The prosecution attempted to bolster its case that al Baluchi was in a sound mindset in 2007 by calling retired Navy JAG and current New Jersey Superior Court Judge Bernard DeLury as a witness. In 2007, DeLury served as president of a three-member Combatant Status Review Tribunal, or CSRT. The Department of Defense established the tribunals to determine whether Guantanamo detainees were “enemy combatants” under the law of war; those who were not deemed enemy combatants were released in coordination with foreign governments. (The CSRTs were later replaced by a different administrative review process.)

All of the defendants in the Sept. 11 case except Ramzi bin al Shibh participated in the tribunal process, which took place in the months after the FBI interrogated the defendants in January 2007. Ryan explained to Cohen that his intent was to show that the defendants’ overall demeanor in their exchanges with DeLury rebutted defense claims their clients remained in a state of “learned helplessness” after CIA torture.

In fact, under direct examination by Ryan on Tuesday, DeLury testified that al Baluchi did not show any signs of emotional or physical distress and even put up a defense, denying membership in al Qaeda. The government does not plan on using these statements at trial.

Prosecutors do, however, intend to use statements against the other defendants, including Mohammad. In the tribunal process, Mohammad claimed responsibility for planning the Sept. 11 attacks. When questioned by Ryan, DeLury testified that Mohammad “appeared to be alert and interacting with the tribunal.” Gary Sowards, the lead lawyer for Mohammad, decided to cross-examine.

With an air-cast on his foot, Sowards ambled up slowly to the podium as an intense thunder-and-lightning storm began to intermittently shake the prefab courtroom. The video feed going into the courtroom’s viewing gallery trembled; the 40-second audio delay used to prevent the spill of classified information meant that gallery observers heard a cacophony of thunder from the present and recent past.

“The Gods are angry,” Sowards surmised with a smile.

He engaged in a colloquy with DeLury about his extensive experience as a criminal judge and the rigorous attention he gives to ensuring that a defendant’s guilty plea or incriminating statements are voluntary. Sowards then asked him if he had ever had a defendant arrive in his courtroom after being physically and psychologically tortured for more than four years.

“It hasn’t happened in front of me,” DeLury testified.

“Excellent,” Sowards said. “You’re lucky.”

Sowards followed up: When assessing whether a statement was voluntary or coerced, would Judge DeLury want to know if a defendant had been stripped naked, hung from the ceiling and kept awake for more than seven days spoiling in his own waste, anally raped, put through 183 mock executions, and informed his children been kidnapped and abused?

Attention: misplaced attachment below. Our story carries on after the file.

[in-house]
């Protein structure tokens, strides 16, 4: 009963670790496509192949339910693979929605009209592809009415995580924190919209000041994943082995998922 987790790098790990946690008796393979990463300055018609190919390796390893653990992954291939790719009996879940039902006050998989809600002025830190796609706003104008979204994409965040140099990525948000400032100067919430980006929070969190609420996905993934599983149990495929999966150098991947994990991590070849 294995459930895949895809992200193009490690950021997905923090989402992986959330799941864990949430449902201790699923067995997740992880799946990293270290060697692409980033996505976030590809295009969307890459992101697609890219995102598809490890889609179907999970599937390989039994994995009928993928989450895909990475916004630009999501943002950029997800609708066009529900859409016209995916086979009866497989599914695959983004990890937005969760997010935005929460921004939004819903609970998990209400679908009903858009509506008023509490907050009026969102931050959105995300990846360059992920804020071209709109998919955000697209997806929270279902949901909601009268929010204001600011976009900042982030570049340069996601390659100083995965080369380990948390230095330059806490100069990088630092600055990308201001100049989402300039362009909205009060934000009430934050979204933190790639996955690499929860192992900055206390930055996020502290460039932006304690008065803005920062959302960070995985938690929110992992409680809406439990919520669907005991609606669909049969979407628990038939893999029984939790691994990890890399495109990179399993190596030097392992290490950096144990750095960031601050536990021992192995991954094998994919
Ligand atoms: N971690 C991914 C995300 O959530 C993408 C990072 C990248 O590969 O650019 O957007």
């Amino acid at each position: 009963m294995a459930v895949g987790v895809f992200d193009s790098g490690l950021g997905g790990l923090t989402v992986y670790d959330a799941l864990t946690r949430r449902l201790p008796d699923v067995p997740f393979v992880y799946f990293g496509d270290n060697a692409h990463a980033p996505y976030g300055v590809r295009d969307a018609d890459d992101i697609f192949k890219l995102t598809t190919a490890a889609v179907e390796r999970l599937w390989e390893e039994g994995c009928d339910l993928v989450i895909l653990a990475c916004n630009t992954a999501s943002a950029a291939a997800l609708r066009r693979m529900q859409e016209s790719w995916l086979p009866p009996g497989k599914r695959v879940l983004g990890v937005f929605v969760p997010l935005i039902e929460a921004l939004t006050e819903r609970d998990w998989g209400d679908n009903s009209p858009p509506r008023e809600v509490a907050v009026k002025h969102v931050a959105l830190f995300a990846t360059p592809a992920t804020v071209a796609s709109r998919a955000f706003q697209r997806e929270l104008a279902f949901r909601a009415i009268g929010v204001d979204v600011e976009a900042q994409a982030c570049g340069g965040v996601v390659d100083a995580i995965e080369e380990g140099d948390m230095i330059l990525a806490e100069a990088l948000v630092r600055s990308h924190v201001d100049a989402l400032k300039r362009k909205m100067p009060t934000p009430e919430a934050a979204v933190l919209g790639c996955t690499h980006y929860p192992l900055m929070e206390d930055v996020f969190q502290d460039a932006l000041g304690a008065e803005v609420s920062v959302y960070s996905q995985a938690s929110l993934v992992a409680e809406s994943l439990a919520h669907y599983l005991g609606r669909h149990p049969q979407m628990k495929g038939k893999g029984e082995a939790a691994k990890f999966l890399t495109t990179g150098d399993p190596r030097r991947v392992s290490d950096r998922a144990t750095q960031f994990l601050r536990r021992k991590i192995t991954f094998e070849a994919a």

The exchange dragged on as Ryan objected twice before Cohen allowed Sowards to restart and finally finish it.

DeLury answered that he would take that type of information into consideration when assessing the voluntariness of a defendant’s statement.

At the end of Sowards’ cross, DeLury testified he had no professional training related to torture victims that would enable him to identify the signs of learned helplessness.

The unsettling subject matter drifted into Thursday morning as the prosecution pushed forward with its argument that it should be able to conduct a mental health evaluation of al Baluchi. After all, prosecutor Clay Trivett argued to Cohen, the al Baluchi team had mental health experts to support a contention that any statements made after CIA torture were involuntary and unreliable. (Those experts have not yet testified.)

“We have to have the ability to rebut that,” Trivett said.

James Connell, the lead attorney for al Baluchi, argued that the government’s position is not supported anywhere in commission rules. He also told Cohen that, as part of the discovery process, his team provided the government with his experts’ reports and all the underlying data, including al Baluchi’s MRI tests showing traumatic brain injury.

Connell also claimed that the government has already spent $81 million on the CIA torture program, which included regular psychological assessments of the detainees. He displayed for the court and read from summaries of CIA cables documenting 15 such assessments of al Baluchi throughout his time in the interrogation program. In these cables, al Baluchi evolves from “developing a sense of learned helplessness” to reporting psychotic hallucinations before eventually returning to a more psychologically stable state. In the last assessment before his transfer to Guantanamo Bay, al Baluchi is described as having “subclinical levels of depression and anxiety.”

At Guantanamo Bay, al Baluchi continued to have hundreds of mental health evaluations, Connell said. All told, Connell estimated that government personnel performed some type of psychological assessment of his client about 300 times.

“I don’t think they need 301,” Connell argued.

The next pretrial session, scheduled for two weeks starting Oct. 28, is expected to be mostly taken up by witnesses related to al Baluchi’s suppression motion.

About the author: John Ryan (john@lawdragon.com) is a co-founder and the Editor-in-Chief of Lawdragon Inc., where he oversees all web and magazine content and provides regular coverage of the military commissions at Guantanamo Bay. When he’s not at GTMO, John is based in Brooklyn. He has covered complex legal issues for 20 years and has won multiple awards for his journalism, including a New York Press Club Award in Journalism for his coverage of the Sept. 11 case. View our staff page